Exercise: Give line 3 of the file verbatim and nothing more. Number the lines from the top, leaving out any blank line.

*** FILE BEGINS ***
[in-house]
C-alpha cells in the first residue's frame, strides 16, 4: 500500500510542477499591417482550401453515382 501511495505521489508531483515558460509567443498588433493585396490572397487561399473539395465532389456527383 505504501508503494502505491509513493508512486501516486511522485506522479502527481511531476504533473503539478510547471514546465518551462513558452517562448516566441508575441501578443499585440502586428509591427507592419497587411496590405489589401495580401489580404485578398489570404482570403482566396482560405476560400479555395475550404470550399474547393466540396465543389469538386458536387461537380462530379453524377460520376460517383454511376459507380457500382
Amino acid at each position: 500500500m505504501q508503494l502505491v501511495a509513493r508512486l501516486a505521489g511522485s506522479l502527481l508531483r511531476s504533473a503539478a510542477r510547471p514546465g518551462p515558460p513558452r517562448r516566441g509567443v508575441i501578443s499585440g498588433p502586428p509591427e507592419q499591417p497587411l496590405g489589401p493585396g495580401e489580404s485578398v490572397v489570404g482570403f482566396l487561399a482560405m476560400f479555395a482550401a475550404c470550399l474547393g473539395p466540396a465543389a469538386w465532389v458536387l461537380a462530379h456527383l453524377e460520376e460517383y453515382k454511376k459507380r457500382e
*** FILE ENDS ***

Amino acid at each position: 500500500m505504501q508503494l502505491v501511495a509513493r508512486l501516486a505521489g511522485s506522479l502527481l508531483r511531476s504533473a503539478a510542477r510547471p514546465g518551462p515558460p513558452r517562448r516566441g509567443v508575441i501578443s499585440g498588433p502586428p509591427e507592419q499591417p497587411l496590405g489589401p493585396g495580401e489580404s485578398v490572397v489570404g482570403f482566396l487561399a482560405m476560400f479555395a482550401a475550404c470550399l474547393g473539395p466540396a465543389a469538386w465532389v458536387l461537380a462530379h456527383l453524377e460520376e460517383y453515382k454511376k459507380r457500382e